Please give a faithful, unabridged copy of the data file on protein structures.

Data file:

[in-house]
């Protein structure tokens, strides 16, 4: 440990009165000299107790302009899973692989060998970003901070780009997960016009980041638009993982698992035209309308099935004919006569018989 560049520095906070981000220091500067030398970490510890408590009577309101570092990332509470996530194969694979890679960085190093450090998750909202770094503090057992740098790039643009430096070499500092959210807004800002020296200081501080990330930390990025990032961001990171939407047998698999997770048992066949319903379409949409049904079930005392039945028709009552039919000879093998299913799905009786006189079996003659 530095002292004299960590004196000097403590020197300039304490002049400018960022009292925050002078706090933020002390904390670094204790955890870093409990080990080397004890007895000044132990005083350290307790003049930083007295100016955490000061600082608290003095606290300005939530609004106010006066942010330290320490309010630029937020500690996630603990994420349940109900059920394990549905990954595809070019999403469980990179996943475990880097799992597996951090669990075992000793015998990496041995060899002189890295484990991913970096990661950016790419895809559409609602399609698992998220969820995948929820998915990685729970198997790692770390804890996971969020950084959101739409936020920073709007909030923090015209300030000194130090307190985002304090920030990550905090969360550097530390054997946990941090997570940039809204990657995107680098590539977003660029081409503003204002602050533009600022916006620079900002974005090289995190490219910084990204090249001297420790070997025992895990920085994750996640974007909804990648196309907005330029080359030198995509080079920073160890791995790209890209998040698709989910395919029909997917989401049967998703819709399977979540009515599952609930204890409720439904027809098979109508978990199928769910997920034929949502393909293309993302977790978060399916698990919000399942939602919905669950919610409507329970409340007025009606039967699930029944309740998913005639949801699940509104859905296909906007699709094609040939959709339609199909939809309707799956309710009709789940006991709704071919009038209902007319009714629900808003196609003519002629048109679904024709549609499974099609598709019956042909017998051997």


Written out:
[in-house]
């Protein structure tokens, strides 16, 4: 440990009165000299107790302009899973692989060998970003901070780009997960016009980041638009993982698992035209309308099935004919006569018989 560049520095906070981000220091500067030398970490510890408590009577309101570092990332509470996530194969694979890679960085190093450090998750909202770094503090057992740098790039643009430096070499500092959210807004800002020296200081501080990330930390990025990032961001990171939407047998698999997770048992066949319903379409949409049904079930005392039945028709009552039919000879093998299913799905009786006189079996003659 530095002292004299960590004196000097403590020197300039304490002049400018960022009292925050002078706090933020002390904390670094204790955890870093409990080990080397004890007895000044132990005083350290307790003049930083007295100016955490000061600082608290003095606290300005939530609004106010006066942010330290320490309010630029937020500690996630603990994420349940109900059920394990549905990954595809070019999403469980990179996943475990880097799992597996951090669990075992000793015998990496041995060899002189890295484990991913970096990661950016790419895809559409609602399609698992998220969820995948929820998915990685729970198997790692770390804890996971969020950084959101739409936020920073709007909030923090015209300030000194130090307190985002304090920030990550905090969360550097530390054997946990941090997570940039809204990657995107680098590539977003660029081409503003204002602050533009600022916006620079900002974005090289995190490219910084990204090249001297420790070997025992895990920085994750996640974007909804990648196309907005330029080359030198995509080079920073160890791995790209890209998040698709989910395919029909997917989401049967998703819709399977979540009515599952609930204890409720439904027809098979109508978990199928769910997920034929949502393909293309993302977790978060399916698990919000399942939602919905669950919610409507329970409340007025009606039967699930029944309740998913005639949801699940509104859905296909906007699709094609040939959709339609199909939809309707799956309710009709789940006991709704071919009038209902007319009714629900808003196609003519002629048109679904024709549609499974099609598709019956042909017998051997």